When you work in the collision repair industry, it’s vital to take all the precautions you can to avoid performing a bad paint job on a car. Still, mistakes can be made without the proper setup, correct equipment, or lack of training.
With this in mind, we thought to provide a roundup of the different types of bad car paint jobs you may encounter when working in collision repair. Have a read of these below.
It’s quite easy to spot when a car is peeling and this is due to the evident loss of adhesion between the paint and the metal. This can be triggered by a number of things; such as improper cleaning of the metal itself, drastic temperature changes, or not letting the vehicle’s paint dry for long enough.
Another bad paint job you may spot on a car is the appearance of paint runs. These typically tend to appear on vertical surfaces and are visible as thick, raised uneven lines. There are several causes, including incorrect spray technique, operating with a faulty spray gun or simply using the wrong thinner.
Solvent pops tend to appear as bubbles on the surface of your vehicle. They typically form as a result of excessive spraying or going too heavy on the undercoats, which in turn causes solvents to get trapped and therefore pop.
When spraying a vehicle in hot environments, the air from your spray gun can lower the temperature of your metal, and this can then cause the moisture in the air to form condensation on your vehicle’s surface. The result? A grey cloud that appears on your car shortly after the paint application.
The name is pretty self-explanatory. Orange peels can be easily spotted on a vehicle due to their uneven formation and texture that closely resembles the skin of an orange. They tend to appear as a result of having the air pressure of your spray equipment too low or simply under-thinning your paint. Not having the proper spray gun adjustment or piling on excessive coating can also lead to the formation of an orange peel.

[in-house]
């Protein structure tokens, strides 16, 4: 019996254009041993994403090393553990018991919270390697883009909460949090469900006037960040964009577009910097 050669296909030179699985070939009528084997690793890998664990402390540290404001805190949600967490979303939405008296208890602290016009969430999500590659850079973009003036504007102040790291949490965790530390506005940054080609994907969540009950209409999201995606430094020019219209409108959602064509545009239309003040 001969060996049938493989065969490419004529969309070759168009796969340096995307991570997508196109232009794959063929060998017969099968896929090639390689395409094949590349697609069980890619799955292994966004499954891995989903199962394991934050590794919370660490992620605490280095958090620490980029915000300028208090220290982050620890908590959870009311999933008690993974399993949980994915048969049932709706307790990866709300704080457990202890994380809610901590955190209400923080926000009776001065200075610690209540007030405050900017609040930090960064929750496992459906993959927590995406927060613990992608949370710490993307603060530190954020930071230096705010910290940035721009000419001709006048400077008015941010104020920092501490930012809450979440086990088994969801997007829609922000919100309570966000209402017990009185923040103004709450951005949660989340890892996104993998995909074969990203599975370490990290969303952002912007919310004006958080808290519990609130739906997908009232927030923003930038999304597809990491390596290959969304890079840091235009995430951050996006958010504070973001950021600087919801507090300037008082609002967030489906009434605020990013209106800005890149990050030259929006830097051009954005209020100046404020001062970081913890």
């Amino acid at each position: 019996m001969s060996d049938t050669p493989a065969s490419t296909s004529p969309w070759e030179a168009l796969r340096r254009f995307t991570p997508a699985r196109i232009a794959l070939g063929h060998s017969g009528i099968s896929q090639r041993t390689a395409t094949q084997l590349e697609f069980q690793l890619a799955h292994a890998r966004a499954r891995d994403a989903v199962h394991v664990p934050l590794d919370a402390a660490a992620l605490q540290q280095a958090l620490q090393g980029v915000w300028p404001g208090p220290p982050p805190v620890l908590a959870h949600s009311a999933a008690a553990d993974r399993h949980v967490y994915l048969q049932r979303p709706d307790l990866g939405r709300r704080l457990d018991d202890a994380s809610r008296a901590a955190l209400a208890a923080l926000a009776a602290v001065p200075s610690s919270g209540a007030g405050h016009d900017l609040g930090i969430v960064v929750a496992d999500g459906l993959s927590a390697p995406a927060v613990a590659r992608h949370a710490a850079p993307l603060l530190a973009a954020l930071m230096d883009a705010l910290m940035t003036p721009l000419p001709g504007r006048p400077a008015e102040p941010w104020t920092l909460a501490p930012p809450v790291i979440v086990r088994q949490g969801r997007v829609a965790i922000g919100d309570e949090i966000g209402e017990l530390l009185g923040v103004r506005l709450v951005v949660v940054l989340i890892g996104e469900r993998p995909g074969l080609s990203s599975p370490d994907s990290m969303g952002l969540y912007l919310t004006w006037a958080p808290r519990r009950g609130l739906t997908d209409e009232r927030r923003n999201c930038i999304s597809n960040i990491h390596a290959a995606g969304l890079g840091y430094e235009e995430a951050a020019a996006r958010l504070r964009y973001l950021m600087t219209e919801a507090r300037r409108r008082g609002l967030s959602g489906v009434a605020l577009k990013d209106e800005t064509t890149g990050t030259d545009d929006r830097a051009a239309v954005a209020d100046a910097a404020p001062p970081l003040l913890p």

When you have solvents from your vehicle’s topcoats mixing with the undercoats, there is going to be a problem. More specifically, what appears from this is raised or lifted edges (or feather edges) that outlines a repaired area. The best way to ensure that this does not happen to your vehicle is to use a primer surfacer that is two-component and water-based.
What a strange name for a bad paint job on a car! Fisheyes are circular openings that may form on the surface of your vehicle while you are in the middle of spraying. They tend to appear as a result of spraying onto a surface that is contaminated with wax, grease, silicone or oil. With this in mind, it’s definitely best to always give your surface a good wipe down before starting to do any operation with your spray gun.
A paint job disaster! Wrinkles, or ‘lifts’, appear when an existing coat of paint shrivels during the application of a new finish or while the new finish is drying. This occurrence is typically a result of the solvents in both the old and new finish attacking each other. You’ll find that this can happen when you are recoating enamels or urethanes without making sure that they are fully cured, or when you wait beyond the maximum dry time during application.
Can you spot tiny holes in your vehicle’s finish? If so, this is a sign of pinholes which are the result of trapped air, solvents or moisture. These can emerge for a number of reasons, such as inadequate surface cleaning or preparation, spraying too close to the vehicle and having contaminated airlines.
Lastly, we have unattractive discolourations that may appear on your vehicle, and here we’re talking about a yellow stain that appears in the topcoat. This can be caused by either using a contaminated hardener, using too little or too much hardener or not preparing your filler in the right way.
Junair Spraybooths are proud to offer collision repair solutions like our Automotive Spray Booths. Our booths are energy-efficient, offer high productivity and also make encountering a bad paint job on a car a thing of the past.
You can browse our range of automotive spray booth equipment here. Got any queries? You can contact us by calling 01706 363555 or emailing firstname.lastname@example.org. Be sure to also keep in touch with our blog section for the latest handy tips and industry news.